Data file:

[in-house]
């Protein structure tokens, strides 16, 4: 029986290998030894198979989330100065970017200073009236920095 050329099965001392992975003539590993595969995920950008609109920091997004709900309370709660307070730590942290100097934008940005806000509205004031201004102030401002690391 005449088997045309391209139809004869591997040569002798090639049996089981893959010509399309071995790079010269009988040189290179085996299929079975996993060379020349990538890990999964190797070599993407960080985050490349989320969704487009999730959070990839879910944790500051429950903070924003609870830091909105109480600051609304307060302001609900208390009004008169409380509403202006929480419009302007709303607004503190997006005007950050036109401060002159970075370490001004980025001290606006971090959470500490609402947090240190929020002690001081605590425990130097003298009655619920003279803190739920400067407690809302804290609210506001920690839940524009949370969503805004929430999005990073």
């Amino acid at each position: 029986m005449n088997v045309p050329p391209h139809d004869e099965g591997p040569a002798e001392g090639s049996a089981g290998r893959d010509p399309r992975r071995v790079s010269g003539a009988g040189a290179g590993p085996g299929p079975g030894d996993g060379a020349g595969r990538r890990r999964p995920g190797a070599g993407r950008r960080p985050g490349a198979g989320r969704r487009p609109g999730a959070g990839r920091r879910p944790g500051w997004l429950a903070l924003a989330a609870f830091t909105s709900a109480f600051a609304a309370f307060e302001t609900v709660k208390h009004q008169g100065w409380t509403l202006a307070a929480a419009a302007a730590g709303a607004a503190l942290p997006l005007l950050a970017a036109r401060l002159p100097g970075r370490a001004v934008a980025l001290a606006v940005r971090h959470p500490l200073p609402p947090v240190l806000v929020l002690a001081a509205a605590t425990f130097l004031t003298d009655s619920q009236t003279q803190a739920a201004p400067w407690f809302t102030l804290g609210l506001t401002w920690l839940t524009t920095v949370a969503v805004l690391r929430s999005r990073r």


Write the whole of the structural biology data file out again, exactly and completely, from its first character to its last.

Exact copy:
[in-house]
């Protein structure tokens, strides 16, 4: 029986290998030894198979989330100065970017200073009236920095 050329099965001392992975003539590993595969995920950008609109920091997004709900309370709660307070730590942290100097934008940005806000509205004031201004102030401002690391 005449088997045309391209139809004869591997040569002798090639049996089981893959010509399309071995790079010269009988040189290179085996299929079975996993060379020349990538890990999964190797070599993407960080985050490349989320969704487009999730959070990839879910944790500051429950903070924003609870830091909105109480600051609304307060302001609900208390009004008169409380509403202006929480419009302007709303607004503190997006005007950050036109401060002159970075370490001004980025001290606006971090959470500490609402947090240190929020002690001081605590425990130097003298009655619920003279803190739920400067407690809302804290609210506001920690839940524009949370969503805004929430999005990073």
């Amino acid at each position: 029986m005449n088997v045309p050329p391209h139809d004869e099965g591997p040569a002798e001392g090639s049996a089981g290998r893959d010509p399309r992975r071995v790079s010269g003539a009988g040189a290179g590993p085996g299929p079975g030894d996993g060379a020349g595969r990538r890990r999964p995920g190797a070599g993407r950008r960080p985050g490349a198979g989320r969704r487009p609109g999730a959070g990839r920091r879910p944790g500051w997004l429950a903070l924003a989330a609870f830091t909105s709900a109480f600051a609304a309370f307060e302001t609900v709660k208390h009004q008169g100065w409380t509403l202006a307070a929480a419009a302007a730590g709303a607004a503190l942290p997006l005007l950050a970017a036109r401060l002159p100097g970075r370490a001004v934008a980025l001290a606006v940005r971090h959470p500490l200073p609402p947090v240190l806000v929020l002690a001081a509205a605590t425990f130097l004031t003298d009655s619920q009236t003279q803190a739920a201004p400067w407690f809302t102030l804290g609210l506001t401002w920690l839940t524009t920095v949370a969503v805004l690391r929430s999005r990073r």